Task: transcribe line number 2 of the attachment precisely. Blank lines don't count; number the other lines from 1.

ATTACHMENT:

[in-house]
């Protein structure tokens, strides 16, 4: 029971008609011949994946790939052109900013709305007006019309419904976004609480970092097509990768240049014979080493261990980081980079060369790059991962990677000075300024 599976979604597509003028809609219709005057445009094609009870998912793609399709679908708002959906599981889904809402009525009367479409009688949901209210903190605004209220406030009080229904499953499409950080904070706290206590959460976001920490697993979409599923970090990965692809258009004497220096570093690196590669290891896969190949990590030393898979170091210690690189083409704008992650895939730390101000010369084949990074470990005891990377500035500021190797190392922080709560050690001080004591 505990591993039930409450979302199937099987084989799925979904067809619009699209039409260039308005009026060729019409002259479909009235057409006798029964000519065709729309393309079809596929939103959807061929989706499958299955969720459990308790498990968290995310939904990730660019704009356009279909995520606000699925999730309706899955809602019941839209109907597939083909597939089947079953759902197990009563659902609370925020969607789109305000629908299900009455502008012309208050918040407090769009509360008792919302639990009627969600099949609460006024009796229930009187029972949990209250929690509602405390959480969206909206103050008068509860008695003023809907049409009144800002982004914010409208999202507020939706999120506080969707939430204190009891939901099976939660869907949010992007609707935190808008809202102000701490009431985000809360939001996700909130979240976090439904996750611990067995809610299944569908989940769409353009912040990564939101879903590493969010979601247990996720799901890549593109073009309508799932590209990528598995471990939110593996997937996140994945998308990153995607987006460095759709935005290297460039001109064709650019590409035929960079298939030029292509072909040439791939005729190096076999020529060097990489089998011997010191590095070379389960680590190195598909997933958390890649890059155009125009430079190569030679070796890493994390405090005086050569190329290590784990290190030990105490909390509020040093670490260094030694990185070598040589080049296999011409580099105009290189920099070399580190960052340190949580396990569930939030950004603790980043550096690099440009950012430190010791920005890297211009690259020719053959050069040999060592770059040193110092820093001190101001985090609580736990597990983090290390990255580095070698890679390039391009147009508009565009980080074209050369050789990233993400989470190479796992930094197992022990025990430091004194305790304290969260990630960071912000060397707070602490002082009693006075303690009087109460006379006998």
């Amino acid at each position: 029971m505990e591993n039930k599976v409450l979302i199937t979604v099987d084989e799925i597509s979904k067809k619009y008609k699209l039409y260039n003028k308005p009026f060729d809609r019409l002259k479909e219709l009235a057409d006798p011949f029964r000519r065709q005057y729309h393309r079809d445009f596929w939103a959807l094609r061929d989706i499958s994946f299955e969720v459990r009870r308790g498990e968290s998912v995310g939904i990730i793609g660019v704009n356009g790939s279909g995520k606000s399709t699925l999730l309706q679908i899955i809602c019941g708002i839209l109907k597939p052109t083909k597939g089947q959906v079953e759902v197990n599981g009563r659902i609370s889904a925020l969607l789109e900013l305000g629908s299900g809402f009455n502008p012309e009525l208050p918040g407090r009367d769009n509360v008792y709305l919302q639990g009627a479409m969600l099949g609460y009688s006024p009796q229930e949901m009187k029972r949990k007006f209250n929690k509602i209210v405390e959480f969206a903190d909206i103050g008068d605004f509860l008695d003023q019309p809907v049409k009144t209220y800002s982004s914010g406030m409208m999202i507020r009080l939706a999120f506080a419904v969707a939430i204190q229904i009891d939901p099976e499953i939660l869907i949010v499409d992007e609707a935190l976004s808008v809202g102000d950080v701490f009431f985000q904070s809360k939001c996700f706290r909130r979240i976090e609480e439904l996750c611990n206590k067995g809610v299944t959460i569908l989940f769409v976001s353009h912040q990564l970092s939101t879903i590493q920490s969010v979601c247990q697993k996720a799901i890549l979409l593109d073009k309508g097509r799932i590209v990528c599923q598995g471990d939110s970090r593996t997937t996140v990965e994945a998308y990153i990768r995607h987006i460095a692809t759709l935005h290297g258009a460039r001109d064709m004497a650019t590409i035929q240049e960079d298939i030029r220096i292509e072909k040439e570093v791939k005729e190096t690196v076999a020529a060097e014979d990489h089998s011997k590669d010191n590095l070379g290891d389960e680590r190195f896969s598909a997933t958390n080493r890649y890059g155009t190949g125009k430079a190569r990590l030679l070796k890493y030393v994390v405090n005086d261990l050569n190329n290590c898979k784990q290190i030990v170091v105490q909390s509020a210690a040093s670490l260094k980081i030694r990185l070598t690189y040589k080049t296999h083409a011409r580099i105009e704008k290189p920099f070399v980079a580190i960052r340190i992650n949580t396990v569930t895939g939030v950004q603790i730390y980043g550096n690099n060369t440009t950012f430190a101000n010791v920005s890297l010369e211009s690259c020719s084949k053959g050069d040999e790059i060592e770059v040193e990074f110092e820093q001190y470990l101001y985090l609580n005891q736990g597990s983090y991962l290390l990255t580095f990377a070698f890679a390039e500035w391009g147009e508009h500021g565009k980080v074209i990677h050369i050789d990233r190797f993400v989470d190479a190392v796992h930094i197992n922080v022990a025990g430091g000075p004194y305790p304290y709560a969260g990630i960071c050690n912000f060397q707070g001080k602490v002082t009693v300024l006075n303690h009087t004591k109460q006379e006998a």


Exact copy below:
């Protein structure tokens, strides 16, 4: 029971008609011949994946790939052109900013709305007006019309419904976004609480970092097509990768240049014979080493261990980081980079060369790059991962990677000075300024 599976979604597509003028809609219709005057445009094609009870998912793609399709679908708002959906599981889904809402009525009367479409009688949901209210903190605004209220406030009080229904499953499409950080904070706290206590959460976001920490697993979409599923970090990965692809258009004497220096570093690196590669290891896969190949990590030393898979170091210690690189083409704008992650895939730390101000010369084949990074470990005891990377500035500021190797190392922080709560050690001080004591 505990591993039930409450979302199937099987084989799925979904067809619009699209039409260039308005009026060729019409002259479909009235057409006798029964000519065709729309393309079809596929939103959807061929989706499958299955969720459990308790498990968290995310939904990730660019704009356009279909995520606000699925999730309706899955809602019941839209109907597939083909597939089947079953759902197990009563659902609370925020969607789109305000629908299900009455502008012309208050918040407090769009509360008792919302639990009627969600099949609460006024009796229930009187029972949990209250929690509602405390959480969206909206103050008068509860008695003023809907049409009144800002982004914010409208999202507020939706999120506080969707939430204190009891939901099976939660869907949010992007609707935190808008809202102000701490009431985000809360939001996700909130979240976090439904996750611990067995809610299944569908989940769409353009912040990564939101879903590493969010979601247990996720799901890549593109073009309508799932590209990528598995471990939110593996997937996140994945998308990153995607987006460095759709935005290297460039001109064709650019590409035929960079298939030029292509072909040439791939005729190096076999020529060097990489089998011997010191590095070379389960680590190195598909997933958390890649890059155009125009430079190569030679070796890493994390405090005086050569190329290590784990290190030990105490909390509020040093670490260094030694990185070598040589080049296999011409580099105009290189920099070399580190960052340190949580396990569930939030950004603790980043550096690099440009950012430190010791920005890297211009690259020719053959050069040999060592770059040193110092820093001190101001985090609580736990597990983090290390990255580095070698890679390039391009147009508009565009980080074209050369050789990233993400989470190479796992930094197992022990025990430091004194305790304290969260990630960071912000060397707070602490002082009693006075303690009087109460006379006998």